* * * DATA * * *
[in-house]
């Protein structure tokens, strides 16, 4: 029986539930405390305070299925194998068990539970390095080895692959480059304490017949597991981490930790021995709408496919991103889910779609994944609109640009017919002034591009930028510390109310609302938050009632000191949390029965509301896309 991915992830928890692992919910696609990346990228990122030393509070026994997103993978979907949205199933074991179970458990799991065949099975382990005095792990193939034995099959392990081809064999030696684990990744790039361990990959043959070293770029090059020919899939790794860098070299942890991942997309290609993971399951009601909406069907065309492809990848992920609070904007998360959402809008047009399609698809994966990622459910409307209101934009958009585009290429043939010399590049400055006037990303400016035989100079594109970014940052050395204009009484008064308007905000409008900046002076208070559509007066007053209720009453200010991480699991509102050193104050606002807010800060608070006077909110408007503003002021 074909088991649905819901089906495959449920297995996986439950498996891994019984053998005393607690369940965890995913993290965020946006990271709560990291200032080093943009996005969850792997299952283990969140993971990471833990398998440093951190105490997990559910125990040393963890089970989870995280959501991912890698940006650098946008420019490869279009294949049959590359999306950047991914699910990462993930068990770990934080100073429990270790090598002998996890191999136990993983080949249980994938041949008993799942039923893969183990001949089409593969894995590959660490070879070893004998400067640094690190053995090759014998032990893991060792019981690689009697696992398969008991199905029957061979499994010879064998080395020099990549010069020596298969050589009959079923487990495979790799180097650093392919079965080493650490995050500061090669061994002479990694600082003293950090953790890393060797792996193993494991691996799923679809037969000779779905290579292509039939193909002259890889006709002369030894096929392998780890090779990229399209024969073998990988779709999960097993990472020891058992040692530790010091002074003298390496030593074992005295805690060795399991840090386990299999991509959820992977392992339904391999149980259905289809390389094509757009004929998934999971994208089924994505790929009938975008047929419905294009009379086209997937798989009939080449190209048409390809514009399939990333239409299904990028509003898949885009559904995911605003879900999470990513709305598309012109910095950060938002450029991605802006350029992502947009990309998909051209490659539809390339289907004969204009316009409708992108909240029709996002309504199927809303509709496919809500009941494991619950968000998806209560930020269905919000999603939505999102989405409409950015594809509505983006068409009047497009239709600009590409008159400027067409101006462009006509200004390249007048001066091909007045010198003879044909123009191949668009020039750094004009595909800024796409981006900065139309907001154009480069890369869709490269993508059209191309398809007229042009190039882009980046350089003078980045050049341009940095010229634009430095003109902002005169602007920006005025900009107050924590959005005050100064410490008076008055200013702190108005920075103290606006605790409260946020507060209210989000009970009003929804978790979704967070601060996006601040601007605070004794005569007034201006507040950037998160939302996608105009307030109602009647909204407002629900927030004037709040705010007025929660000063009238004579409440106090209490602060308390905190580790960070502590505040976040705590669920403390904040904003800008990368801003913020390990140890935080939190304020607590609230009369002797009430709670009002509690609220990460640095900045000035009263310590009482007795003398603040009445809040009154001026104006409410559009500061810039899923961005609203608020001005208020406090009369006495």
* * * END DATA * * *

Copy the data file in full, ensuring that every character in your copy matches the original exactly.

[in-house]
């Protein structure tokens, strides 16, 4: 029986539930405390305070299925194998068990539970390095080895692959480059304490017949597991981490930790021995709408496919991103889910779609994944609109640009017919002034591009930028510390109310609302938050009632000191949390029965509301896309 991915992830928890692992919910696609990346990228990122030393509070026994997103993978979907949205199933074991179970458990799991065949099975382990005095792990193939034995099959392990081809064999030696684990990744790039361990990959043959070293770029090059020919899939790794860098070299942890991942997309290609993971399951009601909406069907065309492809990848992920609070904007998360959402809008047009399609698809994966990622459910409307209101934009958009585009290429043939010399590049400055006037990303400016035989100079594109970014940052050395204009009484008064308007905000409008900046002076208070559509007066007053209720009453200010991480699991509102050193104050606002807010800060608070006077909110408007503003002021 074909088991649905819901089906495959449920297995996986439950498996891994019984053998005393607690369940965890995913993290965020946006990271709560990291200032080093943009996005969850792997299952283990969140993971990471833990398998440093951190105490997990559910125990040393963890089970989870995280959501991912890698940006650098946008420019490869279009294949049959590359999306950047991914699910990462993930068990770990934080100073429990270790090598002998996890191999136990993983080949249980994938041949008993799942039923893969183990001949089409593969894995590959660490070879070893004998400067640094690190053995090759014998032990893991060792019981690689009697696992398969008991199905029957061979499994010879064998080395020099990549010069020596298969050589009959079923487990495979790799180097650093392919079965080493650490995050500061090669061994002479990694600082003293950090953790890393060797792996193993494991691996799923679809037969000779779905290579292509039939193909002259890889006709002369030894096929392998780890090779990229399209024969073998990988779709999960097993990472020891058992040692530790010091002074003298390496030593074992005295805690060795399991840090386990299999991509959820992977392992339904391999149980259905289809390389094509757009004929998934999971994208089924994505790929009938975008047929419905294009009379086209997937798989009939080449190209048409390809514009399939990333239409299904990028509003898949885009559904995911605003879900999470990513709305598309012109910095950060938002450029991605802006350029992502947009990309998909051209490659539809390339289907004969204009316009409708992108909240029709996002309504199927809303509709496919809500009941494991619950968000998806209560930020269905919000999603939505999102989405409409950015594809509505983006068409009047497009239709600009590409008159400027067409101006462009006509200004390249007048001066091909007045010198003879044909123009191949668009020039750094004009595909800024796409981006900065139309907001154009480069890369869709490269993508059209191309398809007229042009190039882009980046350089003078980045050049341009940095010229634009430095003109902002005169602007920006005025900009107050924590959005005050100064410490008076008055200013702190108005920075103290606006605790409260946020507060209210989000009970009003929804978790979704967070601060996006601040601007605070004794005569007034201006507040950037998160939302996608105009307030109602009647909204407002629900927030004037709040705010007025929660000063009238004579409440106090209490602060308390905190580790960070502590505040976040705590669920403390904040904003800008990368801003913020390990140890935080939190304020607590609230009369002797009430709670009002509690609220990460640095900045000035009263310590009482007795003398603040009445809040009154001026104006409410559009500061810039899923961005609203608020001005208020406090009369006495």